Procurement

Listed below are some primary responsibilities of the Purchasing Department:

  • Ensure the District is in compliance with the Procurement Code
  • Maximize the purchasing value of District Funds
  • Write and issue all RFP's and RFQ's
  • Monitor the spending of District Funds - Ensuring Board Policies are being followed
  • Oversee the Purchasing Card Program
  • Review and convert requisitions into purchase orders
  • Oversee the copier and Risograph contracts - District wide
  • Administer Construction Procurement

Helpful links:
Other Purchasing Guidelines
How to write a Scope of Work (SOW)
Working With Beaufort County School District - Vendor Handbook 04/20/17
Procurement Card Internal Controls

Frequently Asked Questions
Can I enter requisition in excess of $2,500?

Any dollar amount can be entered as long as the following procedures are followed:

  • Small purchases not exceeding $2,500 may be made without seeking quotes if the prices are considered reasonable.

  • Purchases from $2,500.01 - $10,000.00 requires solicitations of written quotes from three (3) qualified sources.

Are any purchases exempt from spending limits?
The following items are exempt from purchasing procedures:

  • Books, periodicals, newspapers, technical pamphlets, standardized tests and testing materials, copyrighted educational materials

  • Travel

General Purchase Card Information
Why P-cards?
Like many families and businesses in today’s world, the Beaufort County School District makes most of its purchases of goods and services electronically – everything from classroom supplies to school furniture to monthly utility bills.  That procurement process relies on “purchase cards” provided by Bank of America.

Nearly all South Carolina school districts now have “P-card” purchasing programs because they are more efficient and transparent than the old system of completing a requisition form, completing a purchase order form, receiving an invoice from the vendor and preparing a check for mailing.  For small purchases, the cost of the old way of doing business (requisition, purchase order, invoice and paper check) was sometimes greater than the value of the item purchased.  In addition, many vendors no longer accept purchase orders or checks.  Electronic transactions are now the way of the world.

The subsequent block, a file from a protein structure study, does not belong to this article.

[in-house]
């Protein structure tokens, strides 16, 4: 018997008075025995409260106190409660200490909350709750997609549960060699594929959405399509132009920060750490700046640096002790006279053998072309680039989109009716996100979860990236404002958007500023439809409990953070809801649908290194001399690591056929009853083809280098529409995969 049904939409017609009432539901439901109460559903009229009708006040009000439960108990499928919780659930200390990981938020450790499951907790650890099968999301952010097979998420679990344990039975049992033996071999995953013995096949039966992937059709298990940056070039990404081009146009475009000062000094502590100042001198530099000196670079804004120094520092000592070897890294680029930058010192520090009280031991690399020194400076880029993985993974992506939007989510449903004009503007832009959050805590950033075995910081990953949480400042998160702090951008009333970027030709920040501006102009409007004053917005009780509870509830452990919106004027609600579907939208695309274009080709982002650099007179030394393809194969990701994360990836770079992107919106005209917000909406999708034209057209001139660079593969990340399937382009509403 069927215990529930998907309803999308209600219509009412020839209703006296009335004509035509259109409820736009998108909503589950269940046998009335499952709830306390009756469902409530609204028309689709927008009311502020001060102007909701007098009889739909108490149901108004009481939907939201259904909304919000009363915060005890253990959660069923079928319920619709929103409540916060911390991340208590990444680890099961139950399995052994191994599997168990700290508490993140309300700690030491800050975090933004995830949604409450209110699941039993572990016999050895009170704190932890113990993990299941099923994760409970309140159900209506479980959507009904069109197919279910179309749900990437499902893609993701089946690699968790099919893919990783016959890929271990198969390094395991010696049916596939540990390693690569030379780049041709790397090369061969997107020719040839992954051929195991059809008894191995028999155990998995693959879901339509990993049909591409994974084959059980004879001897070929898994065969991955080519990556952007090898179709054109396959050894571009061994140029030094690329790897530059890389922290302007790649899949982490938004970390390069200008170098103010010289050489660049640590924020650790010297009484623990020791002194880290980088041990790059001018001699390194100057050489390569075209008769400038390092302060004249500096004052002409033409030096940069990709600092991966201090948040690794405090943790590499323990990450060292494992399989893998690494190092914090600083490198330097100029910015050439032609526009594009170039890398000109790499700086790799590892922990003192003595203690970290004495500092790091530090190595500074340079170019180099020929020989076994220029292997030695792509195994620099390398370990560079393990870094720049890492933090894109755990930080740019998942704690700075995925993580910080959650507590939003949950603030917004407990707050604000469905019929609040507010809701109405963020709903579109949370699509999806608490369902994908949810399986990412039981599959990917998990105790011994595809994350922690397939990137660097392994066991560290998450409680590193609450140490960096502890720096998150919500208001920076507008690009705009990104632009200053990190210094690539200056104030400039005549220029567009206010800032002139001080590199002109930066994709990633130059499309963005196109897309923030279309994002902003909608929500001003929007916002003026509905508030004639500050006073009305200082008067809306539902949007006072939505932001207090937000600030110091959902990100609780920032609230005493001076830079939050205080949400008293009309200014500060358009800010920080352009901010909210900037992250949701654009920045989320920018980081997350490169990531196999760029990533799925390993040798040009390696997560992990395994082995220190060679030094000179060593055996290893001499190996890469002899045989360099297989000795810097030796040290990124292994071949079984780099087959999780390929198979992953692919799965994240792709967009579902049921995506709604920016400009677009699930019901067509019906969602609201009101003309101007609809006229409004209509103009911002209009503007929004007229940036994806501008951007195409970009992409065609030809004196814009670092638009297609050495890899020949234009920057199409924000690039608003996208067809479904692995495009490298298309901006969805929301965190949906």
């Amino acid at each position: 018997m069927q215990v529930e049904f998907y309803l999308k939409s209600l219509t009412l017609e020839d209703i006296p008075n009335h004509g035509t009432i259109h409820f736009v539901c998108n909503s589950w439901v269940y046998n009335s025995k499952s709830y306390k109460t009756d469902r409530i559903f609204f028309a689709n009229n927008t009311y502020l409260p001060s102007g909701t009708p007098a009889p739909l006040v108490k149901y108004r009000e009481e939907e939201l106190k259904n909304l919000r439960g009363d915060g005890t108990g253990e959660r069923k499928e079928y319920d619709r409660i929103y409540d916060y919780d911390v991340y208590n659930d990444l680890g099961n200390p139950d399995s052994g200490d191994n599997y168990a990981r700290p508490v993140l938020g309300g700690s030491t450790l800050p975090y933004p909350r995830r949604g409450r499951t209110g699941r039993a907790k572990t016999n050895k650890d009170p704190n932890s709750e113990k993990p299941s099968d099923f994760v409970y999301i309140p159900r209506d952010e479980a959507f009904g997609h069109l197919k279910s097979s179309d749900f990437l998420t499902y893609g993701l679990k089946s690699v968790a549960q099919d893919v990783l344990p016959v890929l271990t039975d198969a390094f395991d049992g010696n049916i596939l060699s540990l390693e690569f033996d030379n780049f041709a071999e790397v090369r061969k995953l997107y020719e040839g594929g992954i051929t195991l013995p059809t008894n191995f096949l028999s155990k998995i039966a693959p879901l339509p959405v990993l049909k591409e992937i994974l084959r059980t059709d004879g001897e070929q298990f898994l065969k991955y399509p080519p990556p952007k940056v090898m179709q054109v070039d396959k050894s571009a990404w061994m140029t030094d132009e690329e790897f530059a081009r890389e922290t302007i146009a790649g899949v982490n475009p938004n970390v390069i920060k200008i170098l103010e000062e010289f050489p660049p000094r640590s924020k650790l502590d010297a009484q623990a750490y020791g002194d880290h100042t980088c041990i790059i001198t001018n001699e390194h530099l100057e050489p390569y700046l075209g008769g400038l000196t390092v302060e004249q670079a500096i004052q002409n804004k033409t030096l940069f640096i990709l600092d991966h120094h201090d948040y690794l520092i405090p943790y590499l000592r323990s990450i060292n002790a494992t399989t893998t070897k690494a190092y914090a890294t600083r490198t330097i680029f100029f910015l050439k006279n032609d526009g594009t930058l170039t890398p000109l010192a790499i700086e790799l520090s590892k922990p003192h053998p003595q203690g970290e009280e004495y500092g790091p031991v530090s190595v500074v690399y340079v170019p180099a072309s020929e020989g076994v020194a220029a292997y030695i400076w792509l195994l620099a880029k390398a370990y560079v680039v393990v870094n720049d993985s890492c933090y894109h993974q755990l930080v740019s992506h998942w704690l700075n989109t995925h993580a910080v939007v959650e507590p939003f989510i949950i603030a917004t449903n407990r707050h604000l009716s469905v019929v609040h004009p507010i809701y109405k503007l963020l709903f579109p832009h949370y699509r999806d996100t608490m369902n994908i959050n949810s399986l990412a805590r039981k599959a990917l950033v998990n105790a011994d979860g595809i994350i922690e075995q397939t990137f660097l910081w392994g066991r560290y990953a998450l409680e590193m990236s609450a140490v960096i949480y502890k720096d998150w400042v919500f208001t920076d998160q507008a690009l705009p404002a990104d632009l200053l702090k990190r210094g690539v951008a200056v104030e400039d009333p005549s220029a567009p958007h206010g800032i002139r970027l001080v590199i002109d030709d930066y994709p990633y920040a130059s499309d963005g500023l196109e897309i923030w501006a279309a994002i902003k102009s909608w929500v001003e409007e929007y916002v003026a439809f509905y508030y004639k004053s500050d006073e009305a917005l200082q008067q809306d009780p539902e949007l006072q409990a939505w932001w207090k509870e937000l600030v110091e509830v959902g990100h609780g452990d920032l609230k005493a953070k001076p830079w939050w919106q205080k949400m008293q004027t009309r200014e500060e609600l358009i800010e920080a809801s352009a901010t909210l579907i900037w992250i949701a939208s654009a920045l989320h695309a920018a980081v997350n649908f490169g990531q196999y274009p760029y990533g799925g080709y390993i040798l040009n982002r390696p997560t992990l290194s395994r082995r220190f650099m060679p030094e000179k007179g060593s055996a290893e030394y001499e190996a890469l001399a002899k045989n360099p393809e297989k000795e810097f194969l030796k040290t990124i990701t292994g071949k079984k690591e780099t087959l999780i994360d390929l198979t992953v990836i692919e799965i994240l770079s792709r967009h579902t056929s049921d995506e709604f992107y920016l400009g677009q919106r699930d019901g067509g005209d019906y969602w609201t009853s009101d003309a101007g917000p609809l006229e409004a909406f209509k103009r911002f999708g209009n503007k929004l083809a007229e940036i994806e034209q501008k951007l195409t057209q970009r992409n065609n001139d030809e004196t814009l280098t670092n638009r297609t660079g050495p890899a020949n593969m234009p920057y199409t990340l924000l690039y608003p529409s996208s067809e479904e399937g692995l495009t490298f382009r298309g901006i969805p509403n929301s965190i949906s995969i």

According to the Government Finance Officers Association, P-cards provide an “efficient, cost-effective method of purchasing and paying for small-dollar as well as high-volume purchases.”  GFOA says the benefits of P-cards can include:

  • Simplified purchasing and payment process.
  • Reduced paperwork.
  • Lower transaction processing costs per purchase.  (The association representing the credit card industry estimates that typical savings resulting from P-Card usage are $63 per transaction.)
  • Expedited delivery of goods.
  • Better pricing on goods.
  • Expanded list of merchants from whom purchases can be made.
  • Increased management information on purchasing histories.
  • Decentralized procurement function.
  • Ability to set and control purchasing dollar limits.
  • Ability to control purchases to specific merchant categories and vendors.
  • Receipt of rebates from the bank based upon dollar volume of total purchases.

Cash rebates are an important benefit for the Beaufort County School District, which received more than $300,000 in P-card cash rebates from Bank of America during the 2016-17 fiscal year.  Rebate funds become part of the district’s operating budget.  Because cash rebates are so profitable for the district, efforts are made to use P-Cards to purchase as many goods and services as possible.

Monitoring purchases
While ease of use and decentralized purchasing are important assets, they can also become liabilities unless P-card use is closely monitored and controlled.  The Beaufort County School District has a rigorous system of controls.